Theresa May’s Chequers plan for the UK’s post-Brexit relationship with the EU received a pretty brutal rejection at an informal meeting of EU leaders in Salzburg in mid-September.
Reports of its demise have revived feverish talk about an alternative “Canada-plus agreement” that would go further than the EU’s current deal with Canada. Some Brexiters have thrown their support behind a policy paper from the Institute for Economic Affairs, which makes the case for such an approach. May insists a Canada-plus arrangement would be worse than a no-deal scenario.
Both Chequers and Canada-plus propose zero tariffs on all goods traded between the UK and the EU and ostensibly leave the UK free to pursue its own trade policies with other countries. Chequers, however, aims to levy EU tariffs on any goods entering the UK that will ultimately end up in the EU. The general assumption is that after Brexit the UK will lower its tariffs below EU levels either in general or for particular partner countries in free trade agreements.
From what is known so far, it’s possible to highlight seven likely differences as far as trade in goods is concerned.
Rules of Origin (ROOs) are used in free trade agreements to define which goods can be exported to the partner country tariff-free and which cannot. Trade flows more freely if there are no ROOs because no effort is required to prove origin and there is no danger of goods being charged the tariff because they do not meet the rules.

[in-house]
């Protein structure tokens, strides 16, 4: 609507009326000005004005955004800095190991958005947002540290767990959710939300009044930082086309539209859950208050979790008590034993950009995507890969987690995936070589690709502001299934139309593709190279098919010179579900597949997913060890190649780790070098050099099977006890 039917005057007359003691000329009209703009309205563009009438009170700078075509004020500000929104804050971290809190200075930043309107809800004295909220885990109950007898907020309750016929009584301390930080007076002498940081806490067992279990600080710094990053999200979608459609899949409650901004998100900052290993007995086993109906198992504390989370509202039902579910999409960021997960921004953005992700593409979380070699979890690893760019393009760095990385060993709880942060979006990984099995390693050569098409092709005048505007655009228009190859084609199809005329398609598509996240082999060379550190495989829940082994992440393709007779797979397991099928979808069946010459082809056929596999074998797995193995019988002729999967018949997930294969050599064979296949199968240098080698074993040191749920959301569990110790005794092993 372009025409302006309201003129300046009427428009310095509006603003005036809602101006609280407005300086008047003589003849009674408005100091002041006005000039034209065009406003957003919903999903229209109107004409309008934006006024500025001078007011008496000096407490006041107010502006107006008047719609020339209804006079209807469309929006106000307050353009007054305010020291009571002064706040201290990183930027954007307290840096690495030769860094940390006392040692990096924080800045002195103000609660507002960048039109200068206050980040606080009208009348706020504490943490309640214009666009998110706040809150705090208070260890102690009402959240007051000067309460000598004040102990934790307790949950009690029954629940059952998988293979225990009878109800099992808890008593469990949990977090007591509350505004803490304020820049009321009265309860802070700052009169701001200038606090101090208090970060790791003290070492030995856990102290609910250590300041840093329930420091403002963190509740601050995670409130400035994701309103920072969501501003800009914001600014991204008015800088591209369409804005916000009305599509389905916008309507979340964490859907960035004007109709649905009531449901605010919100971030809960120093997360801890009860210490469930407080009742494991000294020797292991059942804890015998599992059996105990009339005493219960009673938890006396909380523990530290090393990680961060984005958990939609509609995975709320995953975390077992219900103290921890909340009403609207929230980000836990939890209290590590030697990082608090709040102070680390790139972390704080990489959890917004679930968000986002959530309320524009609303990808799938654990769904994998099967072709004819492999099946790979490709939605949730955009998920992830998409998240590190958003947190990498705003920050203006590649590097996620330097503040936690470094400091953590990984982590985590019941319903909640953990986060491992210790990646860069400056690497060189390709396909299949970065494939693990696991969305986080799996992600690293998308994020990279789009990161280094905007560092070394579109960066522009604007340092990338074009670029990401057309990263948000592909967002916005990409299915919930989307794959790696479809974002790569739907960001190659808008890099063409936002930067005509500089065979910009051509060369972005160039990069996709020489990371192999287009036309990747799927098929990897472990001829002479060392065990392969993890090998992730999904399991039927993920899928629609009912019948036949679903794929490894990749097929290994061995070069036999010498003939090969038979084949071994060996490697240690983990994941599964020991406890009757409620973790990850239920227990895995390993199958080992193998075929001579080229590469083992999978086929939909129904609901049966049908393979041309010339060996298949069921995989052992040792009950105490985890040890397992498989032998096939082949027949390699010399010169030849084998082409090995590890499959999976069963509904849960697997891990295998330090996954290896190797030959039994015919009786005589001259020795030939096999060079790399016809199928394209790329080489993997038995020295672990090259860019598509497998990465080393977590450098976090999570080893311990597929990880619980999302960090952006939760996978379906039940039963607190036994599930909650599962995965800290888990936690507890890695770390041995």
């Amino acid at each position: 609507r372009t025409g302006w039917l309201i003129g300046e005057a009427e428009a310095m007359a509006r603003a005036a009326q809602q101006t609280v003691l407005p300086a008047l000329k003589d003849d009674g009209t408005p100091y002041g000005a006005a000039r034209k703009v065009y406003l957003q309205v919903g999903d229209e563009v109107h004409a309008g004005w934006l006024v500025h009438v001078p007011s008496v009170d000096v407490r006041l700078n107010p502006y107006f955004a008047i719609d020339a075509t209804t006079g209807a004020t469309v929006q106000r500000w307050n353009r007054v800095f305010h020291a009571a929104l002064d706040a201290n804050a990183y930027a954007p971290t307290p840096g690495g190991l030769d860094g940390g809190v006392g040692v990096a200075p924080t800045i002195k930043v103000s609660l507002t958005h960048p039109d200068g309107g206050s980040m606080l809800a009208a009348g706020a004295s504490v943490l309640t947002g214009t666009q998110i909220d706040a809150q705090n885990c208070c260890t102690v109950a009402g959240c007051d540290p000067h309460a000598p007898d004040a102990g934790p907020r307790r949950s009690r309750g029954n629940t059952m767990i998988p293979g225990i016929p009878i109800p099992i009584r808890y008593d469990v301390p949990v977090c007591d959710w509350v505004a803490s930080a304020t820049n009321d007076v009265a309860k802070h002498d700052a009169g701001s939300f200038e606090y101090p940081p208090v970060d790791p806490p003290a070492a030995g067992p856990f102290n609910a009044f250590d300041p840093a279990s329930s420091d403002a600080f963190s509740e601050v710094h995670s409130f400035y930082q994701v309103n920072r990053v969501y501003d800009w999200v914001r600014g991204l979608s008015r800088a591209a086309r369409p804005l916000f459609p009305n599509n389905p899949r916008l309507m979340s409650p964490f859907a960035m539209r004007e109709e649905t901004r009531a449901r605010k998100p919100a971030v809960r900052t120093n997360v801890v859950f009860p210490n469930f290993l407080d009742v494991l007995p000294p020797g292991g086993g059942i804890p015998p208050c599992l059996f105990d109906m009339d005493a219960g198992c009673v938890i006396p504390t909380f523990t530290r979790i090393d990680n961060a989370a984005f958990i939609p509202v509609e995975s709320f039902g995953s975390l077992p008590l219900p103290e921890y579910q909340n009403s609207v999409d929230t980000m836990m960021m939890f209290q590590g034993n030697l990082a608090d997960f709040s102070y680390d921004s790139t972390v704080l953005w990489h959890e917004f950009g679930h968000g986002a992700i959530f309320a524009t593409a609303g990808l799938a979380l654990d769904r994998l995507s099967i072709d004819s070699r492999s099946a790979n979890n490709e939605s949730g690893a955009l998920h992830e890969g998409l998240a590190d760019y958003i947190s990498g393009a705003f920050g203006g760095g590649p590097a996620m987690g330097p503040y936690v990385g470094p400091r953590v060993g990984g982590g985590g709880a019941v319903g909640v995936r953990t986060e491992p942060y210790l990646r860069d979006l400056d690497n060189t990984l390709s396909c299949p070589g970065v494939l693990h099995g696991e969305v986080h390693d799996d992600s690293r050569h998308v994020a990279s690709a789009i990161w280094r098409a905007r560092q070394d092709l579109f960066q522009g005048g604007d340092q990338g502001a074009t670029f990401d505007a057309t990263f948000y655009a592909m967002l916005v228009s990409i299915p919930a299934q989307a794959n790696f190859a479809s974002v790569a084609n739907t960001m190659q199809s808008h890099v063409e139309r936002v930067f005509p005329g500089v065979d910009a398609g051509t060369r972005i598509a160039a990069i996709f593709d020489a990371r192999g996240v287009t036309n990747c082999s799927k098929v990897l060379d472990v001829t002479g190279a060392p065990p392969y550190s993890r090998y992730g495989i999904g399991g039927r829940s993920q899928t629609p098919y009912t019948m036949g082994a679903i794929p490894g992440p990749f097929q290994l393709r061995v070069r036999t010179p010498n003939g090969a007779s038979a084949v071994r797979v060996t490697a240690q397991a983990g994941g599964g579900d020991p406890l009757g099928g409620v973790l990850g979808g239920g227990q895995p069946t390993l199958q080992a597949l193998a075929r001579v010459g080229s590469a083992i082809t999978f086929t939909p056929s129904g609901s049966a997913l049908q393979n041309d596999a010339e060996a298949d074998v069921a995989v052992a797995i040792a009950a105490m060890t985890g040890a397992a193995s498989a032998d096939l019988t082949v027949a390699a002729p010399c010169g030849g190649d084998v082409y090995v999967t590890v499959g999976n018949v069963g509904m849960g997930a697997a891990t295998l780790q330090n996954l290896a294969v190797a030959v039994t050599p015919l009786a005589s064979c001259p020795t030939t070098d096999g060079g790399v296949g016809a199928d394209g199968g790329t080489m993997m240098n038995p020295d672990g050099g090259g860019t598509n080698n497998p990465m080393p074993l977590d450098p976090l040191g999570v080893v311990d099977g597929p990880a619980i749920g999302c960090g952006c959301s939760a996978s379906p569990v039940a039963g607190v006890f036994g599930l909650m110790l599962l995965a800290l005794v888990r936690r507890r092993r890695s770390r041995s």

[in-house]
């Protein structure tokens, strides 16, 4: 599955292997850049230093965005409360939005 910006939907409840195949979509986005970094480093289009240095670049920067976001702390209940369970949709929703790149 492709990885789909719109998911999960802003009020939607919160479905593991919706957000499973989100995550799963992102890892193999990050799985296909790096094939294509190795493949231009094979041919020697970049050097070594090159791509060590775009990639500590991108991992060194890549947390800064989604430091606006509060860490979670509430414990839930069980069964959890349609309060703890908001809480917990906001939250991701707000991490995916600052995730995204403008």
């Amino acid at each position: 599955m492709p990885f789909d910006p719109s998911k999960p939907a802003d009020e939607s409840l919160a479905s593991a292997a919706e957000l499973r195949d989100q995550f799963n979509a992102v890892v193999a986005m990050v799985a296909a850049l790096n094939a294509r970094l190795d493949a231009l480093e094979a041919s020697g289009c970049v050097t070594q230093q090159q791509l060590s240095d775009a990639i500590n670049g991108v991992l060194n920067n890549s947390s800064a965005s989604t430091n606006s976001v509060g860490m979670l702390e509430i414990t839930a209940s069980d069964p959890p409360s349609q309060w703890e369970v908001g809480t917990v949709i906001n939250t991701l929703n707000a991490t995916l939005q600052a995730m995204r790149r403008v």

In a Chequers deal, ROOs are not required because anything going to the EU via Britain will already have paid the EU tariff.
In a Canada-plus agreement, they would be necessary because if there were no ROOs, exporters could send their goods to the UK with its lower tariffs, and then transport them tariff-free to the EU, undermining the latter’s tariffs.
A Chequers style agreement would require imports into the UK from non-EU sources to be tracked to ensure that importers pay the right tariff. If it’s not clear at the moment a good is imported whether it will be consumed in the UK or the EU, importers must pay the higher EU tariff. The importer can then claim a rebate to the lower UK rate if it can prove (by post-import tracking) that the good has remained in the UK.
A UK government White Paper published in July on the Chequers proposals implies that little trade will need tracking—16% of non-EU imports. That is an underestimate because it assumes that it will always be clear on entry to the UK whether a final good will end up in the UK or in the EU, whereas in fact in plenty of cases that will only be known later.
In a Canada-plus deal, tracking would not be necessary. Goods pay the UK tariff on entering the UK and can be sold onto the EU tariff free if, and only if, they are incorporated into other goods that meet the EU’s rules of origin. Otherwise they pay the EU tariff on entering the EU.
In a Chequers deal, regulations checked on the border such as food standards (notorious chlorine-washed chicken, for example) will be harmonized with EU rules via a “common rule book.” This is to ensure there is no question of checking regulated goods, and hence disturbing their passage, as they pass between the UK and the EU.